June 24th, 2019: A rare lifer in Vancouver!
At this point, it’s pretty tough for me to find a bird I’ve never seen before in the Metro Vancouver area. Even the rare birds that show up here tend to come a little too far north or west, making it likely I’ve seen them in California or Minnesota. We also get some Asian vagrants showing up in the fall, but I’ve seen most of the “regular” vagrants (e.g. Sharp-tailed Sandpiper) before too.
Still, I’ve never actually done a proper birding trip to the Okanagan Valley, so there are a few birds that are still new to me. The Yellow-breasted Chat that some good friends of mine found out at Grant Narrows is one such bird. It’s still a little strange I hadn’t yet come across one of these…
Fortunately, I had a rental car this weekend anyway for our trip to the Sunshine Coast. I decided to hang onto it another day to get in some birding and the little passerine had actually been hanging out in the same place for several days now. I headed out early, excited to have a nice long walk on the trails (and also because it’s almost an hour from me and I needed to return the car in the early afternoon).
Grant Narrows is a beautiful spot, tucked in between the mountains at the edge of the water and plains. It’s a great place to bird in the spring where it is probably the most reliable location for Gray Catbird and American Redstart in the Vancouver area.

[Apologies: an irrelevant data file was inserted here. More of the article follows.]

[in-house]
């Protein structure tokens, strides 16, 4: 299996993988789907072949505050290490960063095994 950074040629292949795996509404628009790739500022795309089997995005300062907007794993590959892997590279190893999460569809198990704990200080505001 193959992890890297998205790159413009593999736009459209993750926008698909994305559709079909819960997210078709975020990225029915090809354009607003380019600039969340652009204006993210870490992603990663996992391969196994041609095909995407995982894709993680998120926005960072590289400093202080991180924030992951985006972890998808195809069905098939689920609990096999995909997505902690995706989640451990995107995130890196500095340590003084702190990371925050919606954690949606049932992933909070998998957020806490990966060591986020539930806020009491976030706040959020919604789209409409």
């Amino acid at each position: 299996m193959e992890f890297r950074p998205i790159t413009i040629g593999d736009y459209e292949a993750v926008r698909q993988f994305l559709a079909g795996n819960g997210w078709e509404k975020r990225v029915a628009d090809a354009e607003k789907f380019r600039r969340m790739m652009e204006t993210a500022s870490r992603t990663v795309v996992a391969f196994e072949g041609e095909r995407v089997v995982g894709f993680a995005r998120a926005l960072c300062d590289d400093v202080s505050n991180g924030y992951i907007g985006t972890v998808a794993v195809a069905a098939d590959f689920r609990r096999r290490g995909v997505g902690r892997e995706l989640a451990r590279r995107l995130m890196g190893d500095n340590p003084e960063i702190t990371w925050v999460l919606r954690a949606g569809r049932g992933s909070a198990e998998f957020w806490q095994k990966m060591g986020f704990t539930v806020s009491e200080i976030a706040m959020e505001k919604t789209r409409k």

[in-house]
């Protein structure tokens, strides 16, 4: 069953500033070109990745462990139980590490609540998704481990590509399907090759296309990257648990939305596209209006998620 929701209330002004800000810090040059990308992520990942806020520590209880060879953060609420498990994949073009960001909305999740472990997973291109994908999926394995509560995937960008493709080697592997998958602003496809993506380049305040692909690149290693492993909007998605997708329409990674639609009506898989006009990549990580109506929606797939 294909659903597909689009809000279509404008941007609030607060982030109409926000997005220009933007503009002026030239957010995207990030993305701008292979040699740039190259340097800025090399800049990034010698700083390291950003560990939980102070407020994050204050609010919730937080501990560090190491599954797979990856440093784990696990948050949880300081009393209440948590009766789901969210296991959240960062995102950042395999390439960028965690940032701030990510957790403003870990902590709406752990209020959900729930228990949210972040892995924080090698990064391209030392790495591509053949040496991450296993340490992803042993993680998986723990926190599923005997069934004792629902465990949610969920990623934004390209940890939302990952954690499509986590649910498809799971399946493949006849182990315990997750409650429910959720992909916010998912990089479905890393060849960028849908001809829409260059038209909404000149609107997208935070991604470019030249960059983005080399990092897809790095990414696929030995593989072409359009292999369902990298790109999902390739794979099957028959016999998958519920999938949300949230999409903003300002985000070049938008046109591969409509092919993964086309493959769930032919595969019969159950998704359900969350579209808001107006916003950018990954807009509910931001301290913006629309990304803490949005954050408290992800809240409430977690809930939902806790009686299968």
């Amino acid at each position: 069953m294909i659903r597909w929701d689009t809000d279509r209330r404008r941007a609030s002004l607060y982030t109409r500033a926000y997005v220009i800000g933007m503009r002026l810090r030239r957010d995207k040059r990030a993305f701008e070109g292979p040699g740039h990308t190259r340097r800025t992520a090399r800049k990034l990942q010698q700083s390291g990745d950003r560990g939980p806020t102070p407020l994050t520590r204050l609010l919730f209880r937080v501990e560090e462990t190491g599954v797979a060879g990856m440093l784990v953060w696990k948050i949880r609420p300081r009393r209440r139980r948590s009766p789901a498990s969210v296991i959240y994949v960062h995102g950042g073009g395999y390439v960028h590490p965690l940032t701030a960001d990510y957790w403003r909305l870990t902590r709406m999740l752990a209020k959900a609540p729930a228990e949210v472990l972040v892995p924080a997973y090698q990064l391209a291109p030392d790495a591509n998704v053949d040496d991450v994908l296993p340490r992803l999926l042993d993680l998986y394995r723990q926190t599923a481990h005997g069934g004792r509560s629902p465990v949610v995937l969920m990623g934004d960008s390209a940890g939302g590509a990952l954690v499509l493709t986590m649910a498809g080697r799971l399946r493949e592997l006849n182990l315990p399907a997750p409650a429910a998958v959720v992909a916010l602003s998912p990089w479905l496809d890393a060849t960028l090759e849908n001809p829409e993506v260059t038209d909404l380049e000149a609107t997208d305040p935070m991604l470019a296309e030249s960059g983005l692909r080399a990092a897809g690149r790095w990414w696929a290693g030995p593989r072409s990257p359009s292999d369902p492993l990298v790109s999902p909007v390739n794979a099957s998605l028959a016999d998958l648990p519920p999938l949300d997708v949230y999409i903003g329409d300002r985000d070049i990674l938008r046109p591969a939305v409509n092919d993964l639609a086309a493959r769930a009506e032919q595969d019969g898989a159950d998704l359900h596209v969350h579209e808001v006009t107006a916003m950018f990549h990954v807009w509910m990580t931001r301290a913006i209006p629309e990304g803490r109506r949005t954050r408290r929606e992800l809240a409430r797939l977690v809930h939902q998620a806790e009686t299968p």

Sadly, it’s been in the local news a little this season because someone has removed the Cliff Swallow nests from a large structure twice(!). Many people in the birding community here are understandably upset about it. I suppose I should also note that I once found (and reported) a poached Black Bear nearby, which had had its paws and some organs removed. It had clearly been killed for these important ingredients in traditional Chinese medicine.
In any case, there were very few people there today and I felt like I had the place mostly to myself as I walked along the west dyke trail to the spot where the Chat had been seen. I’d love to draw this out and build up suspense here, but this was one of those times when I just stayed put for about 5 minutes before I heard him sing!
Once he got going, he kept going! I stayed with him for a while as he sang the 4–7 note song with the short, upward-sweeping individual tones; then “chatted” persistently for a while; then sang again. He was too far for really good photos with my camera, but I snapped (obviously) a few and took a few videos of his vocalizing.
Seeing a bird for the first time and hearing it sing, while by yourself on a quiet morning is just about perfect. As much as I love birding with others (and I really do), there’s a kind of vanity (that can be enjoyed only briefly) in letting yourself think the bird is singing just for you. I’ll admit to basking a little in the radiance of this little bird.
I did depart the area–eventually–to walk some of the looping dyke route to the east of the parking lot. That trail was hopping in a few spots. Highlights were the many Willow Flycatcher, Red-eyed and Warbling Vireo, Gray Catbird, Black-headed Grosbeak, Osprey, Sandhill Crane, and a flock of Vaux’s Swift (eBird list). I was even lucky enough to hear a Least Flycatcher “chi-bek”ing away. He was clearly incredibly annoyed at something, though I never figured out what it was.
What a morning!